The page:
Students and workers at the UW aren’t accepting this. On April 1, 200 people rallied to demand that UW follow the law and pay its student workers at least $11–and in fact pay all workers at least $15 an hour. Academic Workers for a Democratic University, a caucus in the UAW which represents student academic employees, a coalition called Reclaim the UW and the Washington Federation of State Employees organized the protest.
Demonstrators marched from the student union to Gerberding Hall, the center of campus administration, and then on to the Human Resources/Labor Relations building. At Gerberding Hall, they confronted Ana Mari Cauce, UW’s new interim president, who makes more $500,000 a year–which works out to $252 an hour. She said the students’ demands were being studied.
When asked about using money from the bloated salaries of top administrators, she said that was a separate fund which couldn’t be tapped—claiming that student wage increases could only happen if there were tuition increases. The students didn’t buy this convenient separation. After being peppered by questions from students for several minutes, Cauce was hustled away by campus police, obviously more concerned about her losing the debate than her personal safety from peaceful students and workers.
Next, the students marched to the HR/Labor Relations building and into the negotiation room where the UAW and the UW would try to hammer out a new contract. More than 50 demonstrators filled the room and demanded that Assistant Vice President of Labor Relations Peter Denis accept the demand for a $15 minimum at the UW.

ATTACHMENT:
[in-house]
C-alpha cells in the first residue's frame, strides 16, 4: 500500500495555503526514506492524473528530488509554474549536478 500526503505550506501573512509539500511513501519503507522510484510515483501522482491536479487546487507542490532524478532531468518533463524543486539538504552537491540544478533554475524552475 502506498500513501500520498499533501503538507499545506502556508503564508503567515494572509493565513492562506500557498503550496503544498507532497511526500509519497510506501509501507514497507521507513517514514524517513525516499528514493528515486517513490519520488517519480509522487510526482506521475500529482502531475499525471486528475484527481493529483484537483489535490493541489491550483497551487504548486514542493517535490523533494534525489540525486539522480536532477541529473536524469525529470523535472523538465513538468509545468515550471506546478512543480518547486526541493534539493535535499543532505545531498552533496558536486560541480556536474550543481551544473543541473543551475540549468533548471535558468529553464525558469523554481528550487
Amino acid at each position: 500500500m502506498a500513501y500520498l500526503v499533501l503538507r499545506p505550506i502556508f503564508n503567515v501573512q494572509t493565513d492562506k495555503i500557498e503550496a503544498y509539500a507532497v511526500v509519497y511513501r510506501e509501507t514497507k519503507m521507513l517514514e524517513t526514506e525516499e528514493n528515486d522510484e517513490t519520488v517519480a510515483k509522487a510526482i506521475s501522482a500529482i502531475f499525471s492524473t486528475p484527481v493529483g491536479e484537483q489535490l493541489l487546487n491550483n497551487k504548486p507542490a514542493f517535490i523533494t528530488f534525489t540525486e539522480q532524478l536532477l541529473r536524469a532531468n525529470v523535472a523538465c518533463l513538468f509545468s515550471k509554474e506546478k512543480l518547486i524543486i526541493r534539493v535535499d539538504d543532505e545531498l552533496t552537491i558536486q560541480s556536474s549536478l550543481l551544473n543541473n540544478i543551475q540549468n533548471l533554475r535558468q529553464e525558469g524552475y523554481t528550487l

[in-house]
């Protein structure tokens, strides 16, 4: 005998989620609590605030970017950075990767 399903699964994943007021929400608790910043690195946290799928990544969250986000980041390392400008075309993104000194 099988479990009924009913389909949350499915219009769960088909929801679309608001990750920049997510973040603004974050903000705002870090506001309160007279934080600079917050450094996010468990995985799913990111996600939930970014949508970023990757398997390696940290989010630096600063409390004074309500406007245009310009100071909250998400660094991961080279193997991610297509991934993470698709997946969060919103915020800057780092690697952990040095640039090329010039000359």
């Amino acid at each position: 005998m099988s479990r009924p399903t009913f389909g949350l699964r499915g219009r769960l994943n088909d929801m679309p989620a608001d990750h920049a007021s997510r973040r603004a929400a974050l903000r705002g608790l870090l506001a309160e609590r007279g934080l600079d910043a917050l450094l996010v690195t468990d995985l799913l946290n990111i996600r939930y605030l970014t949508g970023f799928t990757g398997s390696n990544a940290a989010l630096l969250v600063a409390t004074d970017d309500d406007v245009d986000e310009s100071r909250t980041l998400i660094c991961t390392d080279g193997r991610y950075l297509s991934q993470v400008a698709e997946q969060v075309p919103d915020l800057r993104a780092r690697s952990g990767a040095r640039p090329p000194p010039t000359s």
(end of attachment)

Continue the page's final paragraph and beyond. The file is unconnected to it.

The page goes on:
Denis made statements that only further angered demonstrators. “We agreed to raise all the workers under SEIU and WFSE contracts to $12 per hour,” Denis said, and protesters answered him with a chorus of boos. He kept saying that the students would have to wait until the outcome of negotiations.
When a student tutor said he was only making $10 an hour, Denis responded that he should blame his union, rather than the UW administration. Denis–who makes nearly $200,000 a year (almost $100 an hour)–clearly couldn’t feel empathy for low-wage workers. The students chanted over and over “Shame on you!” to Denis.
In one dramatic gesture, students unfurled a scroll revealing the names of 1,700 UW employees who make more than $150,000 per year ($72 per hour). This made it crystal clear that in spite of claims of poverty, the UW has plenty of money to raise all workers to at least $15 per hour.
If all the officials who make over $150,000 took a $50,000 salary reduction (leaving them at more than $50 an hour), that would raise $85 million–more than enough to raise all permanent workers to at least $15 per hour, and all student workers to above the Seattle minimum wage of $11. If all salaries were capped at $100,000 a year, there would be more than enough to pay all student workers at least $15 per hour as well.
Beyond this, the UW has billions in its endowment.
Last year, the UW refused to pay union workers at least $15 per hour. As soon as negotiations were over, the Board of Regents raised the president’s salary by $50,000 per year. The money is there–it’s just that the will is not. Reclaim the UW, Academic Workers for a Democratic University and the Washington Federation of State Employees have promised to continue this fight.
As protesters left the meeting room, they chanted “We’ll be back!” UW administrators had better realize that these students and workers mean it.